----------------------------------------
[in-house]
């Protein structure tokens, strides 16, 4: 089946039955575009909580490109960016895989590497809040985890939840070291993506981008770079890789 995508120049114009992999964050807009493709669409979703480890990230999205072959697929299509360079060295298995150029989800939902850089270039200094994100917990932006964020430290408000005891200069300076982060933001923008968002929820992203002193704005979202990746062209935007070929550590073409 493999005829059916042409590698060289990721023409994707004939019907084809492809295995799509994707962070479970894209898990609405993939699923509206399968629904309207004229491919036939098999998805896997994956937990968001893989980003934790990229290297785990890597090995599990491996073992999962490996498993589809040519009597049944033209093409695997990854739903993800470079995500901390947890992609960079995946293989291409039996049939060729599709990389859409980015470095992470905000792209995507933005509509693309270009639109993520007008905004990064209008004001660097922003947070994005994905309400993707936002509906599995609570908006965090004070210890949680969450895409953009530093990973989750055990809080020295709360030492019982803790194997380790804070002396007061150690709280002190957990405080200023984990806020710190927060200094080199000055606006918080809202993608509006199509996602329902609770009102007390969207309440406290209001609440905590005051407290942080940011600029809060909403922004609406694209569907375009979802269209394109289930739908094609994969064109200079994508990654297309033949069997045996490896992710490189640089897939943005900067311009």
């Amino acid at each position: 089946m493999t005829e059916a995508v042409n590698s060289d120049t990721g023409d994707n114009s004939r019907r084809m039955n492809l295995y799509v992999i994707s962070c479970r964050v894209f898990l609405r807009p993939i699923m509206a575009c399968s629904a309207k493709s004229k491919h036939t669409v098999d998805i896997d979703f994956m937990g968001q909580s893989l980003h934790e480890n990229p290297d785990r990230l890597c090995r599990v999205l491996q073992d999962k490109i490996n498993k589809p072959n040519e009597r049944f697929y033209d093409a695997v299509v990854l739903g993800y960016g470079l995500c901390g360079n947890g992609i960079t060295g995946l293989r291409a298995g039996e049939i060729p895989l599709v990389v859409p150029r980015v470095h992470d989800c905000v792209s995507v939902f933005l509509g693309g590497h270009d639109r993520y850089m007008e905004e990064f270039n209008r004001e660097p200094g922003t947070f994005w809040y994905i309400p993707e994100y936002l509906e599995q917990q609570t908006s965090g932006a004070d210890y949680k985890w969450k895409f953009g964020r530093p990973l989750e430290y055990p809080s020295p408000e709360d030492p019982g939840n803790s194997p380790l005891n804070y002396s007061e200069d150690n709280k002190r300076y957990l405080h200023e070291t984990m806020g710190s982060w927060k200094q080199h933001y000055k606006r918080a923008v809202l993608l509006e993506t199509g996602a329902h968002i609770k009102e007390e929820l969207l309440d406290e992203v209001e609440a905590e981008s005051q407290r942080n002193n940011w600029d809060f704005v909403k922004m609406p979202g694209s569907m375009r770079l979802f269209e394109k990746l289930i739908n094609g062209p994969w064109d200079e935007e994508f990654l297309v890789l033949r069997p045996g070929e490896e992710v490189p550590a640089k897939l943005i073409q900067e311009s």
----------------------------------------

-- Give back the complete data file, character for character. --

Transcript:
[in-house]
């Protein structure tokens, strides 16, 4: 089946039955575009909580490109960016895989590497809040985890939840070291993506981008770079890789 995508120049114009992999964050807009493709669409979703480890990230999205072959697929299509360079060295298995150029989800939902850089270039200094994100917990932006964020430290408000005891200069300076982060933001923008968002929820992203002193704005979202990746062209935007070929550590073409 493999005829059916042409590698060289990721023409994707004939019907084809492809295995799509994707962070479970894209898990609405993939699923509206399968629904309207004229491919036939098999998805896997994956937990968001893989980003934790990229290297785990890597090995599990491996073992999962490996498993589809040519009597049944033209093409695997990854739903993800470079995500901390947890992609960079995946293989291409039996049939060729599709990389859409980015470095992470905000792209995507933005509509693309270009639109993520007008905004990064209008004001660097922003947070994005994905309400993707936002509906599995609570908006965090004070210890949680969450895409953009530093990973989750055990809080020295709360030492019982803790194997380790804070002396007061150690709280002190957990405080200023984990806020710190927060200094080199000055606006918080809202993608509006199509996602329902609770009102007390969207309440406290209001609440905590005051407290942080940011600029809060909403922004609406694209569907375009979802269209394109289930739908094609994969064109200079994508990654297309033949069997045996490896992710490189640089897939943005900067311009």
């Amino acid at each position: 089946m493999t005829e059916a995508v042409n590698s060289d120049t990721g023409d994707n114009s004939r019907r084809m039955n492809l295995y799509v992999i994707s962070c479970r964050v894209f898990l609405r807009p993939i699923m509206a575009c399968s629904a309207k493709s004229k491919h036939t669409v098999d998805i896997d979703f994956m937990g968001q909580s893989l980003h934790e480890n990229p290297d785990r990230l890597c090995r599990v999205l491996q073992d999962k490109i490996n498993k589809p072959n040519e009597r049944f697929y033209d093409a695997v299509v990854l739903g993800y960016g470079l995500c901390g360079n947890g992609i960079t060295g995946l293989r291409a298995g039996e049939i060729p895989l599709v990389v859409p150029r980015v470095h992470d989800c905000v792209s995507v939902f933005l509509g693309g590497h270009d639109r993520y850089m007008e905004e990064f270039n209008r004001e660097p200094g922003t947070f994005w809040y994905i309400p993707e994100y936002l509906e599995q917990q609570t908006s965090g932006a004070d210890y949680k985890w969450k895409f953009g964020r530093p990973l989750e430290y055990p809080s020295p408000e709360d030492p019982g939840n803790s194997p380790l005891n804070y002396s007061e200069d150690n709280k002190r300076y957990l405080h200023e070291t984990m806020g710190s982060w927060k200094q080199h933001y000055k606006r918080a923008v809202l993608l509006e993506t199509g996602a329902h968002i609770k009102e007390e929820l969207l309440d406290e992203v209001e609440a905590e981008s005051q407290r942080n002193n940011w600029d809060f704005v909403k922004m609406p979202g694209s569907m375009r770079l979802f269209e394109k990746l289930i739908n094609g062209p994969w064109d200079e935007e994508f990654l297309v890789l033949r069997p045996g070929e490896e992710v490189p550590a640089k897939l943005i073409q900067e311009s």